The word common originally referred to a quality that several people had in common (example: “All these people have German as their mother tongue”). It is related to the Latin communis / commune and the English mean (or indirectly common ).
Outside of these and other established expressions, it is often used colloquially today as a synonym for 'malicious' (in the sense of sneaky ). The noun meanness today only denotes an indecent, devious act.
Field of meaning
It has a similar meaning in the adjective general (as opposed to special ), which means something like 'comprehensive', 'general' or 'applicable to all or the vast majority', for example for the proverbial common man . With public and the whole of is population designated an area. What belongs to the general public belongs to everyone together, not to anyone alone, but can often be used by each individual (see commons ).
The process of inferring general validity from an observed number of similar individual phenomena is called generalization .
- Common or common denotes the general assembly of all mercenaries who belonged to a heap among the mercenaries of the early modern era , something similar can already be found in the constitution of the army assemblies in Greek and Roman antiquity.
- In the German army until 1918 anyone who belonged to the war people as a simple soldier without rank was referred to as a commoner . The name was common from the 18th to the 20th century.
- Already pejoratively it referred to the common people ("the common people ") early on and soon meant " vulgar ".
- Legal meanings
- Common owners of a medieval property, such as B. a castle, were referred to as common .
- The common danger as a legal term (e.g. in § 323c StGB) presupposes that significant legal interests (e.g. life or property) of a large number of people are specifically endangered.
- The common law applies - as opposed to the particular law that applies only to a part of the territory - a territory as a whole. Since its reception from the 14th century, that is, from the late Middle Ages to the end of the Old Kingdom in 1806, Roman law was considered to be “ common law ” (“ius commune”) in the entire area of the empire. Roman imperial law or local territorial law took precedence as particular law, but only if they could be proven. In practice, common law was the governing law in numerous individual states because it did not have to be proven.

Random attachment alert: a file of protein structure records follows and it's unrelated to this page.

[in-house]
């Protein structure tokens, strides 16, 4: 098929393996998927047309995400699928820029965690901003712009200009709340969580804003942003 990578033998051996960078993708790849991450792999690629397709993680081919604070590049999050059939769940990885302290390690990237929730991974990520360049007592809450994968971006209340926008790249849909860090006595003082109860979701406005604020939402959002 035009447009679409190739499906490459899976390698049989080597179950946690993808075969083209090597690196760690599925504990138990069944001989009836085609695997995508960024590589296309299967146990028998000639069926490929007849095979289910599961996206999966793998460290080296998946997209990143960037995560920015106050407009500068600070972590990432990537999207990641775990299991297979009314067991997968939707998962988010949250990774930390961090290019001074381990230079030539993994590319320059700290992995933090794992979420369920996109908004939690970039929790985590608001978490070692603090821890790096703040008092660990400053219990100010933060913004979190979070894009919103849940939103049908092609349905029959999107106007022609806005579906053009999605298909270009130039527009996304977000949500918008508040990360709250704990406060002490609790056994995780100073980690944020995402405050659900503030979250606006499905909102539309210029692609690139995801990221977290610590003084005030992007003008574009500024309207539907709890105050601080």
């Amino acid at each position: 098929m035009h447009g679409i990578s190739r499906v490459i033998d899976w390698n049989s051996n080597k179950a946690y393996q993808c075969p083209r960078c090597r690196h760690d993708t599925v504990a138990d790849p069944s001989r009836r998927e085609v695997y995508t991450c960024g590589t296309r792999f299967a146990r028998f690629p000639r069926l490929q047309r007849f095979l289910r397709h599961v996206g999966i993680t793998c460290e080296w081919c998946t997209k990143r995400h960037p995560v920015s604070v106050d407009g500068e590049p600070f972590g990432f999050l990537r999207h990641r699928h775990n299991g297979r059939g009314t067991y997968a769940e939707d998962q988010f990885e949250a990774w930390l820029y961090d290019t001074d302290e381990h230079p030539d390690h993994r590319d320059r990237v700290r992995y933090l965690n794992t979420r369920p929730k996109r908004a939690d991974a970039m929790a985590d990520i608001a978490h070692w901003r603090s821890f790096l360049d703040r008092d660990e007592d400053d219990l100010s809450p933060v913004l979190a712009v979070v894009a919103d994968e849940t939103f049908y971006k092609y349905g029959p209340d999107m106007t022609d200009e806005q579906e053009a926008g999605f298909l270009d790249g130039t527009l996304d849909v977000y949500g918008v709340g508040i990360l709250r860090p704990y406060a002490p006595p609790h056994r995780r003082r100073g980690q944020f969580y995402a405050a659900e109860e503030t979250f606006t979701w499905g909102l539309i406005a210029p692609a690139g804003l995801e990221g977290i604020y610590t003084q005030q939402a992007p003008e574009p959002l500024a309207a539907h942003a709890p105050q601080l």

By 1900 at the latest, common law in the German Empire was replaced by the entry into force of the civil code . In other former territories of the Old Kingdom, it continued to apply for a long time, for example in Common Dutch Law , which is still in effect today for some territories and areas of law in former colonial areas of the Netherlands ( e.g. in South Africa and Zimbabwe, which were populated by Boers ).
- In Upper German place names, common can stand for place or community .
- A district of the Bavarian municipality of Bindlach also bears the name Gemein .
- Common as an adjective means colloquially (especially in children's language) " treacherous ", "malicious", "nasty", "schofel". A “mean act” in this sense is a meanness .
- In 1982 Ivan Illich published the book "From the Right to Meanness".
- Adelung, Grammatical-Critical Dictionary of High German Dialect, Volume 2. Leipzig 1796, pp. 548–549
- common in the dictionary
- Dtv-Lexikon, Volume 7 (Frau-Gold), Deutscher Taschenbuch Verlag, Munich, 1976, page 140